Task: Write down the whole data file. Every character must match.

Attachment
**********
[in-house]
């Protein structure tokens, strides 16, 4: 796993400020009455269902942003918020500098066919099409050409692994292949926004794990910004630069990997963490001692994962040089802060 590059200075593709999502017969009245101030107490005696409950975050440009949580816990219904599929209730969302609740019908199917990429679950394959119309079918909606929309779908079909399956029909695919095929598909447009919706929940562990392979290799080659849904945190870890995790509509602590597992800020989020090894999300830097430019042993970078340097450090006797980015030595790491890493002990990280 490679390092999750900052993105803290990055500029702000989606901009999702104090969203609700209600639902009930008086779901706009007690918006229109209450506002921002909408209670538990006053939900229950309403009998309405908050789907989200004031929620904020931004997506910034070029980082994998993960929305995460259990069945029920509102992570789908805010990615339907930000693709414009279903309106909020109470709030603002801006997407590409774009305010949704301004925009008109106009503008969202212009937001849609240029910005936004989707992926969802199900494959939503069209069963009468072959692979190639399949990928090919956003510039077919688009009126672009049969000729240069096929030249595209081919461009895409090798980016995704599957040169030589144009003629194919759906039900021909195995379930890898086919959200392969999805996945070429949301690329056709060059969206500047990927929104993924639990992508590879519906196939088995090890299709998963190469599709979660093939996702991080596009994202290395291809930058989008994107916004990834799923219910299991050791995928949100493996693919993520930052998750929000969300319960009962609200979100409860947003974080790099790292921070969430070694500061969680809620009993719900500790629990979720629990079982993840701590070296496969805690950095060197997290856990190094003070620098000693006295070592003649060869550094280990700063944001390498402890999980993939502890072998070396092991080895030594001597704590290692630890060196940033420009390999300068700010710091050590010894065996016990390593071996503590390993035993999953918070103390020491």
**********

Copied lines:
[in-house]
């Protein structure tokens, strides 16, 4: 796993400020009455269902942003918020500098066919099409050409692994292949926004794990910004630069990997963490001692994962040089802060 590059200075593709999502017969009245101030107490005696409950975050440009949580816990219904599929209730969302609740019908199917990429679950394959119309079918909606929309779908079909399956029909695919095929598909447009919706929940562990392979290799080659849904945190870890995790509509602590597992800020989020090894999300830097430019042993970078340097450090006797980015030595790491890493002990990280 490679390092999750900052993105803290990055500029702000989606901009999702104090969203609700209600639902009930008086779901706009007690918006229109209450506002921002909408209670538990006053939900229950309403009998309405908050789907989200004031929620904020931004997506910034070029980082994998993960929305995460259990069945029920509102992570789908805010990615339907930000693709414009279903309106909020109470709030603002801006997407590409774009305010949704301004925009008109106009503008969202212009937001849609240029910005936004989707992926969802199900494959939503069209069963009468072959692979190639399949990928090919956003510039077919688009009126672009049969000729240069096929030249595209081919461009895409090798980016995704599957040169030589144009003629194919759906039900021909195995379930890898086919959200392969999805996945070429949301690329056709060059969206500047990927929104993924639990992508590879519906196939088995090890299709998963190469599709979660093939996702991080596009994202290395291809930058989008994107916004990834799923219910299991050791995928949100493996693919993520930052998750929000969300319960009962609200979100409860947003974080790099790292921070969430070694500061969680809620009993719900500790629990979720629990079982993840701590070296496969805690950095060197997290856990190094003070620098000693006295070592003649060869550094280990700063944001390498402890999980993939502890072998070396092991080895030594001597704590290692630890060196940033420009390999300068700010710091050590010894065996016990390593071996503590390993035993999953918070103390020491």